Many of the inventions we have now started out as accidents. One accidental innovation was the microwave oven. We take it for granted when we want a quick cooked meal, popcorn or a warmed over slice of pizza from the night before. It’s easy to wonder how we ever lived without it. In fact, 90% of American homes today have a microwave.

Percy Spencer was probably destined to become an inventor. He was orphaned as a child and had very little formal education. But he did have a vital skill that he would need later as an inventor – curiosity. He was endlessly curious and fascinated by electricity. He spent hours of time learning on his own. We’re not just talking about simple courses here. He taught himself chemistry, calculus, physics, trigonometry, and metallurgy.

He also had another important trait necessary for innovation and that was that he learned many things by trial and error. He was good at pattern recognition, which is how he was able to install an electrical system in a paper mill at the age of 16 with no training. His lack of training would be to his advantage as he taught himself things that educated scientists would have said were impossible. He simply didn’t know what couldn’t be done and assumed it could be. It taught him to be a very good problem solver.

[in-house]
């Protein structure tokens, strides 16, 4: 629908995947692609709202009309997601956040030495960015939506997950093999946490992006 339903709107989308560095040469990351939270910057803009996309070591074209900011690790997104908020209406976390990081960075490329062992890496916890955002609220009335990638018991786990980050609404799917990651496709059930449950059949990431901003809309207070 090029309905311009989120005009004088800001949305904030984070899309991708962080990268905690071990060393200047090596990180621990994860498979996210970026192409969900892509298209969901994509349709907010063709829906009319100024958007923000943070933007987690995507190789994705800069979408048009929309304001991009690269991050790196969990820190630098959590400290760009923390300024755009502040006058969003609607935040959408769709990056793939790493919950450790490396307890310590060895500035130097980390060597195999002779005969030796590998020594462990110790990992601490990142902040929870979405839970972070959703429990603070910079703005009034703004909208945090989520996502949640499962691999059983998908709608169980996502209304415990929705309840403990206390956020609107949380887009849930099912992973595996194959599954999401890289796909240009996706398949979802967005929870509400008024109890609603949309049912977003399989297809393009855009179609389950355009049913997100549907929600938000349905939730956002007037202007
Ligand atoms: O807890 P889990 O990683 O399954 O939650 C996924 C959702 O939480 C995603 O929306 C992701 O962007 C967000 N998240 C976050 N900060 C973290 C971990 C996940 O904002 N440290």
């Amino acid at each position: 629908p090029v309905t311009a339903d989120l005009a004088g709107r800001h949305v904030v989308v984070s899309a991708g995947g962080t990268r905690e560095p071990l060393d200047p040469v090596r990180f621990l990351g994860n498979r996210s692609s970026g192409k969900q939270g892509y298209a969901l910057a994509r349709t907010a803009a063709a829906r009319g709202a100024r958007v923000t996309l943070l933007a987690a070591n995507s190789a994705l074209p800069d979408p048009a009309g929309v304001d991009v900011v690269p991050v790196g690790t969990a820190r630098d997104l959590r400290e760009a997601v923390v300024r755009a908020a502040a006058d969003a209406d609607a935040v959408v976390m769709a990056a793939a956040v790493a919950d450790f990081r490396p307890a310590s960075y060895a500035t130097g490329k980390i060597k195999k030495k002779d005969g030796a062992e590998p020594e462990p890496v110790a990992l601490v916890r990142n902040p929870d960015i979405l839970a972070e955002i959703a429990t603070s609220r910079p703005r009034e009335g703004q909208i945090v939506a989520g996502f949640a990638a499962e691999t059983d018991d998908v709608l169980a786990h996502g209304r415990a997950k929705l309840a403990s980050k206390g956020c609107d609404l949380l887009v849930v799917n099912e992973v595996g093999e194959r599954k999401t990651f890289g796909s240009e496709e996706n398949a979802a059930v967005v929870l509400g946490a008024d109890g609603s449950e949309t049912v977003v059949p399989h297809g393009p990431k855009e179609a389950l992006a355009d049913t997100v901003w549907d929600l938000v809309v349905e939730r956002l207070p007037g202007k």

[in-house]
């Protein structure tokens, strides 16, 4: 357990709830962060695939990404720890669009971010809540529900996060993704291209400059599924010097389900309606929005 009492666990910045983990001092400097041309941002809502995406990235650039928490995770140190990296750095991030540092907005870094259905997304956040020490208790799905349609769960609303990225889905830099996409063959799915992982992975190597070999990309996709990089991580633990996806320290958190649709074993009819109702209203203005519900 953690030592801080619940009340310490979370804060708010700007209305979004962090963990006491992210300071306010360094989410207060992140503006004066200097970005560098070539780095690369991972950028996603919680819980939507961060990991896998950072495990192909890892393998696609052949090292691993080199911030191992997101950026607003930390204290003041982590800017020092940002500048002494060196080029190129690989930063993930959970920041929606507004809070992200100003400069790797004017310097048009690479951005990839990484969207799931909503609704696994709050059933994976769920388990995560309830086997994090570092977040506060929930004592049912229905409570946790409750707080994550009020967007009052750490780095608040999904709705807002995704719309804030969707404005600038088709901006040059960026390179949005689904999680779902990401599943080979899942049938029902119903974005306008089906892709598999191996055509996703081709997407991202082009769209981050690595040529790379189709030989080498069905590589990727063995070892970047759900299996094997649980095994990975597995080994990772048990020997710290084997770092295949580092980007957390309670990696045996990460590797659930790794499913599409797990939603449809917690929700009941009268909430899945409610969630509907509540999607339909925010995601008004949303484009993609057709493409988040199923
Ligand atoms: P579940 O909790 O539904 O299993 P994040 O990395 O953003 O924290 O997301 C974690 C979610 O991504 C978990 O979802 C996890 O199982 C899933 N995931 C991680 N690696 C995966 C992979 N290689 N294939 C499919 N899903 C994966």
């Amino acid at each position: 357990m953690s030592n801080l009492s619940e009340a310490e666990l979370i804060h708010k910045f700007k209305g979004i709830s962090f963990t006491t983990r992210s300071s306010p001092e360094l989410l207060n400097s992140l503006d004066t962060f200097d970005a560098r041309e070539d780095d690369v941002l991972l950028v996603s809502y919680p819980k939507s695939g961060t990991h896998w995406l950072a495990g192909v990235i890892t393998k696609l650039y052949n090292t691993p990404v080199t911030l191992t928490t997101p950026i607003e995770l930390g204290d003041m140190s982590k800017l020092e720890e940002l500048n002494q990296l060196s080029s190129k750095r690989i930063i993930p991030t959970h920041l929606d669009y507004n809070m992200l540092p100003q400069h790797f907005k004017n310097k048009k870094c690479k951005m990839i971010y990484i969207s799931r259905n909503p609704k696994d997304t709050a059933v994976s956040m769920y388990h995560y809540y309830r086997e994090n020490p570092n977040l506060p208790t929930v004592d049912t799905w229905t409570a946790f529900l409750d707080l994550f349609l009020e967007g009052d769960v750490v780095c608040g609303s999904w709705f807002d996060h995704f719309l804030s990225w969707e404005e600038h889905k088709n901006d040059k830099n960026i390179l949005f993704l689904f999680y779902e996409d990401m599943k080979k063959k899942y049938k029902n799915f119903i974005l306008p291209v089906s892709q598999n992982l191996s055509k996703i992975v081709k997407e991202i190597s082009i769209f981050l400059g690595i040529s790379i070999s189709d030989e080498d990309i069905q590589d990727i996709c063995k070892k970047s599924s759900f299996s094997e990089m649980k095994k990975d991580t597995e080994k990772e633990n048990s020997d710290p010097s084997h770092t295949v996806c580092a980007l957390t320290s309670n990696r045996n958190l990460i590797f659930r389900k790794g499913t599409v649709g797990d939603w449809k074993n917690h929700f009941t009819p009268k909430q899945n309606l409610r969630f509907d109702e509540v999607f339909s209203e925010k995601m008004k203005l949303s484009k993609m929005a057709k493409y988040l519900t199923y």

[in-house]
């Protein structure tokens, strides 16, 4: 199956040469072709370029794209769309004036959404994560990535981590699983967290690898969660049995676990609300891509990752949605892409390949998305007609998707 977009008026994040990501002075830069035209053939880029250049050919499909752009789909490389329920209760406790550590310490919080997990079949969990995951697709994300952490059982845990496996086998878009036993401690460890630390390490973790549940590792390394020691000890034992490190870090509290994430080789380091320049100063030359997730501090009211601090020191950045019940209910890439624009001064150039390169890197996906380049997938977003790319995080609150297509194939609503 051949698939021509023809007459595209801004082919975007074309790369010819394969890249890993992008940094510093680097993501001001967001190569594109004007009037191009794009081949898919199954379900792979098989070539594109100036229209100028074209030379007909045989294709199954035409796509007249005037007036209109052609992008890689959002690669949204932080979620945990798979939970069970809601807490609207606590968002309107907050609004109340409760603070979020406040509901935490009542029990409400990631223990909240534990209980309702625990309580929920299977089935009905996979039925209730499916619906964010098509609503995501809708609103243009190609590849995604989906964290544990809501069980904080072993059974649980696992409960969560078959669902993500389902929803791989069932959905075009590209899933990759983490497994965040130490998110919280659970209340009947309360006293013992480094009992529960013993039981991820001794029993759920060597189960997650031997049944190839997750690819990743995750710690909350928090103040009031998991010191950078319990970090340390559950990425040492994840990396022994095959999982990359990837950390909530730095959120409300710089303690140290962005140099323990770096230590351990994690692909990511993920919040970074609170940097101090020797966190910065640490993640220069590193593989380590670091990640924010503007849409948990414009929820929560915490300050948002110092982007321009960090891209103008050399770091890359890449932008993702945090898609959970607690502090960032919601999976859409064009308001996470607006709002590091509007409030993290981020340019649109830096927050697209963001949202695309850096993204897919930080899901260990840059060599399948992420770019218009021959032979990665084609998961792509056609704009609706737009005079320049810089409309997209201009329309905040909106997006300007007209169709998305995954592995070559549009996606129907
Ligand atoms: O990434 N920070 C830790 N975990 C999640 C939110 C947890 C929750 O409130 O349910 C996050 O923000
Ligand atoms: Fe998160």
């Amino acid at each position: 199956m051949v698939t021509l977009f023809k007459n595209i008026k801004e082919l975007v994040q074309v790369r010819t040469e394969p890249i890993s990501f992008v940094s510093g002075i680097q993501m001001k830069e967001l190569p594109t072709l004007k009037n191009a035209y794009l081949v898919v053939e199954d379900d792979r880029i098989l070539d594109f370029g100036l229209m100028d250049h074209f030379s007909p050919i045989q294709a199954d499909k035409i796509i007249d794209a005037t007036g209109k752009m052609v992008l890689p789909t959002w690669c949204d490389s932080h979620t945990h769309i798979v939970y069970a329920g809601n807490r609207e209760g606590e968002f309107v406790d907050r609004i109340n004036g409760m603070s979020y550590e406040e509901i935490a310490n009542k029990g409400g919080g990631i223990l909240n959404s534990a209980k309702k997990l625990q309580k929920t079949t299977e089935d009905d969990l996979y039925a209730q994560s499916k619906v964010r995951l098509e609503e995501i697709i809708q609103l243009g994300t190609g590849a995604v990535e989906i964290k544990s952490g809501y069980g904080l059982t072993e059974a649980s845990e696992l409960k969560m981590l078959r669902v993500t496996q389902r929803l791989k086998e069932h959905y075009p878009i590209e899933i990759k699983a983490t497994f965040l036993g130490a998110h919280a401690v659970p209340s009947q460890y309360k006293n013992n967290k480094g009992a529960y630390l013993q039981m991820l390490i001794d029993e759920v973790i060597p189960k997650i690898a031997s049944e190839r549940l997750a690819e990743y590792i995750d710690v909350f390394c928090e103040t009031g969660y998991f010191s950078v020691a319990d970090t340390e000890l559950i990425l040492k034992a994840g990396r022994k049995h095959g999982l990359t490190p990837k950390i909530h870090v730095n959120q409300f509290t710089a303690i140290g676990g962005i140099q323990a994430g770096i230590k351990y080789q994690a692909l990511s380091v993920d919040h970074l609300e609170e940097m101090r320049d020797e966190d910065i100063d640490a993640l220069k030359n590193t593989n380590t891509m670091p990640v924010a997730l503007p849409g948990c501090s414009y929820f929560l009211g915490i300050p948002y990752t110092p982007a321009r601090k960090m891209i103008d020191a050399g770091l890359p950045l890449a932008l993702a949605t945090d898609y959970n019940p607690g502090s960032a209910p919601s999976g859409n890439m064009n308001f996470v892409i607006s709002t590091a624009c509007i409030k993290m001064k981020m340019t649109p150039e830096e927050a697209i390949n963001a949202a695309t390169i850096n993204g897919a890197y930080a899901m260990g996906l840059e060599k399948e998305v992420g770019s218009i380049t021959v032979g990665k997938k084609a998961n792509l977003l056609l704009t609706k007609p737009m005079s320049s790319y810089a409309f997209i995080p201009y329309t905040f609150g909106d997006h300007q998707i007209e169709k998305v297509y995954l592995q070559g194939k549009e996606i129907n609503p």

His hard work paid off in the job market where he worked his way up the ladder. Spencer worked for the Raytheon company during World War 2 developing microwave radar transmitters, which create vibrating electromagnetic waves.  One day while he was testing a military-grade magnetron he noticed that a candy bar he had in his back pocket started melting.

All inventors and innovators are naturally curious, and Spencer’s insatiable curiosity would lead to one of the most important inventions in modern history.¬† Percy was curious about why the candy bar melted when he was in close contact with the magnetron tube, so he put an egg underneath it and it exploded. When he put a bag of corn kernels under the tube and got popcorn, he discovered that he might be on to something. His employer Raytheon realized it too and began to work on developing the invention, which was patented under “method of treating foodstuffs”.

The first commercial microwave, called the Radarange, was on the market shortly afterwards. It was big, bulky and very expensive. It didn’t sell. That could have been the end of the microwave, but it was launched again as a compact model. That version also didn’t sell because of the price and the fact that the microwave oven was simply ahead of its time.

The third time was a charm and the final version of the microwave was put on the market almost twenty years later. The Amana Radarange could fit on a kitchen counter and cost less than $500. This time it became a hit, and has become an integral part of America life.

Microwaves cook food quickly and evenly, and use less energy than other cooking appliances. They have completely changed the restaurant industry and other food industries, even being used for roasting coffee and peanuts.

Spencer Percy went on to receive over 100 patents in his lifetime. But millions of people around the world will remember him for his accidental innovation, the microwave oven.